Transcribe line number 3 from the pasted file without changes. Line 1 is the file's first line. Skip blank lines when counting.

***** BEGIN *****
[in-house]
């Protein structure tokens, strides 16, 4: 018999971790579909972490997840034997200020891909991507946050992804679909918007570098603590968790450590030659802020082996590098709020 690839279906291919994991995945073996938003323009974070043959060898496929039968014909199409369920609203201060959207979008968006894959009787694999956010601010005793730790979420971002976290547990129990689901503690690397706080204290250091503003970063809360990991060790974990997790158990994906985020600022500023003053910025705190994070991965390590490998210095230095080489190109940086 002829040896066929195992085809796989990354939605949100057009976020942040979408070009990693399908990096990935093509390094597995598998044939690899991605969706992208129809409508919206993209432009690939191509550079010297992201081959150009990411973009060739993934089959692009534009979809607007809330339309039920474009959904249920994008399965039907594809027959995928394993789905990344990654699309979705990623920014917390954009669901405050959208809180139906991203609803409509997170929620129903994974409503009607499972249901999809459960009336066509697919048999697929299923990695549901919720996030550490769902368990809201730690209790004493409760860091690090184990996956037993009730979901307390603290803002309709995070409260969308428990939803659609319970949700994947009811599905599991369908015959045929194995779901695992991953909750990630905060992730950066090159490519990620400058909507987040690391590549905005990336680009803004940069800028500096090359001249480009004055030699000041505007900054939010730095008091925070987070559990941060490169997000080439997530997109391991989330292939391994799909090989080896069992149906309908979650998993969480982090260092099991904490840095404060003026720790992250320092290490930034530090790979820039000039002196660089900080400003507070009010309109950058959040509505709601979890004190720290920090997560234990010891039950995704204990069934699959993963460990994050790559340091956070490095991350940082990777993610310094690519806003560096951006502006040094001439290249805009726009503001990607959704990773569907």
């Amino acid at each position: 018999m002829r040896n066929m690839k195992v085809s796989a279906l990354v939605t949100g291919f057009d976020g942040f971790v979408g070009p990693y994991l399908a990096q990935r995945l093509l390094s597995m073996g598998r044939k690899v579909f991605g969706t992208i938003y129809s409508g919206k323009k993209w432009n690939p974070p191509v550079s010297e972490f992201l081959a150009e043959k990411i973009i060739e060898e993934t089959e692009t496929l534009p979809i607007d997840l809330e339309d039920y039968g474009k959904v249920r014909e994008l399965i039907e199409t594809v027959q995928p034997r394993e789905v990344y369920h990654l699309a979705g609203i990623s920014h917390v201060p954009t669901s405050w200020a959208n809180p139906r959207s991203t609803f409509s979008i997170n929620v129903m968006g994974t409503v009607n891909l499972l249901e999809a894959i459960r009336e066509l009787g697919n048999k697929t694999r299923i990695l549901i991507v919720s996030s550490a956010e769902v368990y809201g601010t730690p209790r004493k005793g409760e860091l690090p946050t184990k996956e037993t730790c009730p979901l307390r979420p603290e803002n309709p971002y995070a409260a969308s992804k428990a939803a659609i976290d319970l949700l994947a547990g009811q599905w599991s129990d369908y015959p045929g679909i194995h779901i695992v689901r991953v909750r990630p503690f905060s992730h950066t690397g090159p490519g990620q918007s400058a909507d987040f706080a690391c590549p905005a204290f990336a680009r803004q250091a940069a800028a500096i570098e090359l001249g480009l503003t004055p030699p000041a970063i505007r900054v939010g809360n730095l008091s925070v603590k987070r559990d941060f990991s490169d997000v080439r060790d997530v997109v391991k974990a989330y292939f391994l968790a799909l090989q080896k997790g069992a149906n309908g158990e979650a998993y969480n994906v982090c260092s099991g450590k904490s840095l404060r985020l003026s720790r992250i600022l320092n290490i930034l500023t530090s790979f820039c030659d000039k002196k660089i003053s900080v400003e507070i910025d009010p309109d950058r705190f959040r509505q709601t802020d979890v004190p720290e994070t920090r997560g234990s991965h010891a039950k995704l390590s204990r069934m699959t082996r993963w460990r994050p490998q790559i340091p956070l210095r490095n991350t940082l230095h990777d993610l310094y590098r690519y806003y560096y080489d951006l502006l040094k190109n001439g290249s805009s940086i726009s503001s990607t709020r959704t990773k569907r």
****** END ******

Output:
């Amino acid at each position: 018999m002829r040896n066929m690839k195992v085809s796989a279906l990354v939605t949100g291919f057009d976020g942040f971790v979408g070009p990693y994991l399908a990096q990935r995945l093509l390094s597995m073996g598998r044939k690899v579909f991605g969706t992208i938003y129809s409508g919206k323009k993209w432009n690939p974070p191509v550079s010297e972490f992201l081959a150009e043959k990411i973009i060739e060898e993934t089959e692009t496929l534009p979809i607007d997840l809330e339309d039920y039968g474009k959904v249920r014909e994008l399965i039907e199409t594809v027959q995928p034997r394993e789905v990344y369920h990654l699309a979705g609203i990623s920014h917390v201060p954009t669901s405050w200020a959208n809180p139906r959207s991203t609803f409509s979008i997170n929620v129903m968006g994974t409503v009607n891909l499972l249901e999809a894959i459960r009336e066509l009787g697919n048999k697929t694999r299923i990695l549901i991507v919720s996030s550490a956010e769902v368990y809201g601010t730690p209790r004493k005793g409760e860091l690090p946050t184990k996956e037993t730790c009730p979901l307390r979420p603290e803002n309709p971002y995070a409260a969308s992804k428990a939803a659609i976290d319970l949700l994947a547990g009811q599905w599991s129990d369908y015959p045929g679909i194995h779901i695992v689901r991953v909750r990630p503690f905060s992730h950066t690397g090159p490519g990620q918007s400058a909507d987040f706080a690391c590549p905005a204290f990336a680009r803004q250091a940069a800028a500096i570098e090359l001249g480009l503003t004055p030699p000041a970063i505007r900054v939010g809360n730095l008091s925070v603590k987070r559990d941060f990991s490169d997000v080439r060790d997530v997109v391991k974990a989330y292939f391994l968790a799909l090989q080896k997790g069992a149906n309908g158990e979650a998993y969480n994906v982090c260092s099991g450590k904490s840095l404060r985020l003026s720790r992250i600022l320092n290490i930034l500023t530090s790979f820039c030659d000039k002196k660089i003053s900080v400003e507070i910025d009010p309109d950058r705190f959040r509505q709601t802020d979890v004190p720290e994070t920090r997560g234990s991965h010891a039950k995704l390590s204990r069934m699959t082996r993963w460990r994050p490998q790559i340091p956070l210095r490095n991350t940082l230095h990777d993610l310094y590098r690519y806003y560096y080489d951006l502006l040094k190109n001439g290249s805009s940086i726009s503001s990607t709020r959704t990773k569907r």